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How to solve the F-P equation is the question.
I removed the following part because it doesn't make sense. the equation operates on a state space, not on observables. No reason to introduce macrovariables.
of position and velocity of a particle, but it can be generalized to any other observable, too. It applies to systems that can be described by a small number of "macrovariables", where other parameters vary so rapidly with time that they can be treated as noise.
- Leo P. Kadanoff (2000). Statistical Physics: statics, dynamics and renormalization. World Scientific. ISBN 9810237642.
Relationship with stochastic differential equations
In the following equation:
is presumably a scalar, so why the transpose? Shouldn't it just be ?
Text says "..instead of this computationally intensive approach, one can use the Fokker–Planck equation..", but is the following information below relevant/new & can appropriate text be put in by someone qualified to do so? (Is it a non-computationally intensive approach, aswell as not being necessary to use the Fokker–Planck equation?) It is from a citation for Prof W.T.Coffey (author of a book on The Langevin Equation) when he became a Fellow of the American Physical Society in 1999: "Coffey, William Thomas  Trinity College Dublin. Citation: For development of new methods for the solution of the nonlinear Langevin equation without the use of the Fokker-Planck equation, allowing the exact calculation of correlation times and mean first passage times." —Preceding unsigned comment added by 126.96.36.199 (talk) 15:55, 29 April 2011 (UTC)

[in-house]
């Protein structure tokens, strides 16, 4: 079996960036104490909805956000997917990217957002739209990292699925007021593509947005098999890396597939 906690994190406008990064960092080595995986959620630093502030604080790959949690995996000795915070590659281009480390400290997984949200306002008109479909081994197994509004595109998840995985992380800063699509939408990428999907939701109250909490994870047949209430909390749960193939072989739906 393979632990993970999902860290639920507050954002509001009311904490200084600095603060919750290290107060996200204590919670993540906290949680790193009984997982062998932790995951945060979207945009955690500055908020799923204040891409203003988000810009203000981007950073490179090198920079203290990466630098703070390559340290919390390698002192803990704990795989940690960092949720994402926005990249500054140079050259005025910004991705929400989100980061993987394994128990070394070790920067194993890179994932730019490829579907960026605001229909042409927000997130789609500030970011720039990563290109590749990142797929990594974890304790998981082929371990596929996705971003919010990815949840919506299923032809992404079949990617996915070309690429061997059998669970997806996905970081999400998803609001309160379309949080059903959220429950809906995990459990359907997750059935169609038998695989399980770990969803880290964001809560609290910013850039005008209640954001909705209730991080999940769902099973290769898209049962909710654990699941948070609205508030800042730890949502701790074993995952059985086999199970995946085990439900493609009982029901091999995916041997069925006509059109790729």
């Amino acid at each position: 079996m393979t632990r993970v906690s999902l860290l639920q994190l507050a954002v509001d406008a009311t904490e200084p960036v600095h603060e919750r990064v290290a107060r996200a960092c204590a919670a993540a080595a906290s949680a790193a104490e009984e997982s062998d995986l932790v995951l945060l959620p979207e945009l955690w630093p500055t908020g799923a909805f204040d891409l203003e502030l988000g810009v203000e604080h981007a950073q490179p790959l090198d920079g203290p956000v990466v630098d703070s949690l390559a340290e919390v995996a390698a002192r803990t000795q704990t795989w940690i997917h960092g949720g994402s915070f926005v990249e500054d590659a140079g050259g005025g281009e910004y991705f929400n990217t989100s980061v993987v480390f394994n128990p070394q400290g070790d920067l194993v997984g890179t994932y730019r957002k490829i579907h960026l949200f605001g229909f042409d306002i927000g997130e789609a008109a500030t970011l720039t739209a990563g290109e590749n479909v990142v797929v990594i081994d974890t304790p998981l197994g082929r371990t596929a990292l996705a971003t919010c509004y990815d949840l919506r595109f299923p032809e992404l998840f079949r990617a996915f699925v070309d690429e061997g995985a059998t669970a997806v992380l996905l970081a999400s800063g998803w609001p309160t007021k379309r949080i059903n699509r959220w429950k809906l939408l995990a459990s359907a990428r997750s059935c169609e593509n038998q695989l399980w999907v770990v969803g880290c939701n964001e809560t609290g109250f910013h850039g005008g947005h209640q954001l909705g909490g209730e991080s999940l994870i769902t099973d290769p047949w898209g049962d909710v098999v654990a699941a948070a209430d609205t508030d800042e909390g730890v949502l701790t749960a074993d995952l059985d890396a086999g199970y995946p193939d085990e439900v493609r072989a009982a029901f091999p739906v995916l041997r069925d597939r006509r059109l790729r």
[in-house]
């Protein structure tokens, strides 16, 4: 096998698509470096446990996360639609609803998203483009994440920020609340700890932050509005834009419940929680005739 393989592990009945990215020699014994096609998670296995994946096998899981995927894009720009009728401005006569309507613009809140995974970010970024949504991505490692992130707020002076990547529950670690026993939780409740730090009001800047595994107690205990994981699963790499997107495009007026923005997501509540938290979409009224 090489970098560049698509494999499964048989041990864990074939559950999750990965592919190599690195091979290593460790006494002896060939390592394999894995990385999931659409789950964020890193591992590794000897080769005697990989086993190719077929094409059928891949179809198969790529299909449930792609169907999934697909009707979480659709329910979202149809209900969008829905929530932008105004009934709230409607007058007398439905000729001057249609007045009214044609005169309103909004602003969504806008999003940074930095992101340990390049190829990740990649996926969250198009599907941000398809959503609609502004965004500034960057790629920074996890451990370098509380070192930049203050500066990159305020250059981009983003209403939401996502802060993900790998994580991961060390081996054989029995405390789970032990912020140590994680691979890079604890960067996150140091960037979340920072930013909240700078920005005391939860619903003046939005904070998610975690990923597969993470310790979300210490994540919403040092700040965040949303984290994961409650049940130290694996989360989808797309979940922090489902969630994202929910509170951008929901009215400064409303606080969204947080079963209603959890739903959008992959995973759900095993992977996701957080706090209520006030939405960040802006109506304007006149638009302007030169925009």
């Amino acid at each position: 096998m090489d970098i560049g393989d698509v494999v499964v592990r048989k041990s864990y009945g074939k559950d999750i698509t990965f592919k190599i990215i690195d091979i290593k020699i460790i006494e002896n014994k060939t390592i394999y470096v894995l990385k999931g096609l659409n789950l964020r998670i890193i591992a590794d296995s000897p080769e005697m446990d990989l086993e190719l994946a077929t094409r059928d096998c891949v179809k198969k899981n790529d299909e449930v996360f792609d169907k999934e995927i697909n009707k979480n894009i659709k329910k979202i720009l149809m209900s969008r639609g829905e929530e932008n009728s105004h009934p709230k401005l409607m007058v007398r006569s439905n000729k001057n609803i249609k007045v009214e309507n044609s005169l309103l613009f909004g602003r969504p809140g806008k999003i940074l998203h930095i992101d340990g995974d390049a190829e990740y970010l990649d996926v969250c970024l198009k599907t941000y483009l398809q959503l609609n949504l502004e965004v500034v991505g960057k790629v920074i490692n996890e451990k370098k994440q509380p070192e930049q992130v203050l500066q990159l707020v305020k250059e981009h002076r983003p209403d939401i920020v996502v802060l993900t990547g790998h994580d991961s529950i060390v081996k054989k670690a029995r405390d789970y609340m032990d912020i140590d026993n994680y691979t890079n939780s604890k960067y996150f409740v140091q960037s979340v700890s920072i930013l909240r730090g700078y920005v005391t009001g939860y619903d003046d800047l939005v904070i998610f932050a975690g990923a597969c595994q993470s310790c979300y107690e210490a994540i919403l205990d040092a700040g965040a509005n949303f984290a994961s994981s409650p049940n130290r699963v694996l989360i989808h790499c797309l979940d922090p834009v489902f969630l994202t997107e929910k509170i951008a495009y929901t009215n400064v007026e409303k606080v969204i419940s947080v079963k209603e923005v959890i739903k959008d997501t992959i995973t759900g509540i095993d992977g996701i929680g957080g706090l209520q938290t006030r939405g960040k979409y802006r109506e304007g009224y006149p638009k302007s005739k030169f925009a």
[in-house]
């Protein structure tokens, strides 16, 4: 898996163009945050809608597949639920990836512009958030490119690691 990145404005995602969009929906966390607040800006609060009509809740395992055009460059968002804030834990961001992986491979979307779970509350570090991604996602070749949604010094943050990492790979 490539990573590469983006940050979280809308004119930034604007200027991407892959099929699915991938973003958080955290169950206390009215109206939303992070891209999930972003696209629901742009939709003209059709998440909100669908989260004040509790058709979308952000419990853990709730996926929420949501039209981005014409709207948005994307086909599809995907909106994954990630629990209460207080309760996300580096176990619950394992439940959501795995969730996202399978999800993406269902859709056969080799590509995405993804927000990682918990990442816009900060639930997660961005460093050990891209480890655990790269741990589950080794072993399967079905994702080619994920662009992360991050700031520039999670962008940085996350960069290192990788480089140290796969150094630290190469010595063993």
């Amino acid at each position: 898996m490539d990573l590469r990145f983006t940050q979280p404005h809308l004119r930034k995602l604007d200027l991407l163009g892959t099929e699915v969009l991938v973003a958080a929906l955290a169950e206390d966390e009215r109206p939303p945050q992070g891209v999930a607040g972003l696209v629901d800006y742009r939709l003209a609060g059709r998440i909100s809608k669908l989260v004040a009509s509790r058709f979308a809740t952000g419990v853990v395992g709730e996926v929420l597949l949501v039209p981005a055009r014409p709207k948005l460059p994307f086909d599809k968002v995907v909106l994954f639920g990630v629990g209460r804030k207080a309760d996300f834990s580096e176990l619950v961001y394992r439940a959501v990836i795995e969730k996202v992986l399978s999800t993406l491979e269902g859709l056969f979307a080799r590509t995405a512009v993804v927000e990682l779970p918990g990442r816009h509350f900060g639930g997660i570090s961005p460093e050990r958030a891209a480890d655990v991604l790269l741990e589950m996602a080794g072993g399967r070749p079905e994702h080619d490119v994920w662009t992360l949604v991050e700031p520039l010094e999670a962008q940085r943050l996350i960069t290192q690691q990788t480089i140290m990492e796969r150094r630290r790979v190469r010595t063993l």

Notes, references, books
Currently, footnotes are lumped together with references. This looks very bad aesthetically. And then there is a section on books. I propose to introduce a "formal" footnotes section and then to merge the books with the other references. --Михал Орела (talk) 10:40, 10 December 2009 (UTC)
Casually perusing the article -- I noticed that the formulation isn't what I expected. For example, in Karatzas and Shreve on p. 282, the F-P is given by,
where and .
See also the formulation in Kolmogorov backward equations (diffusion). It appears conventional to include a factor of in the definition of the PDE (as opposed to including it in the diffusion term of as in the present article. Because considerable work has gone into putting the present formulation, could someone comment on why the particular convention was chosen? I suspect that the convention chosen to facilitate the path-integral formulation -- but I don't have a copy of Zinn-Justin handy.
This typo still exists in the article. Almost two months later ... I'm going to go ahead and add Aoschweiger's suggestion, since I generally don't appreciate glaring mistakes in wiki pages. IMO, there's no reason to ever introduce the functions D_1 and D_2, since they only introduce confusion. I would lead with the multi-dimensional Ito equation with mu and sigma as the drift and diffusion and go from there (ala the first comment). If no one comments in the next couple of months, I'll make those changes. bradweir (talk) 21:18, 9 January 2012 (UTC)
Confusing sentence in the introduction
I find the following sentence very confusing:
- "is also known as the Kolmogorov forward equation (diffusion), named after Andrey Kolmogorov, who first introduced it in a 1931 paper."
It seems to imply that Kolmogorov was the person who first introduced the concept which I don't think is the case. Shouldn't it say that Kolmogorov discovered the concept independently in 1931 instead? Sprlzrd (talk) 20:47, 20 April 2015 (UTC)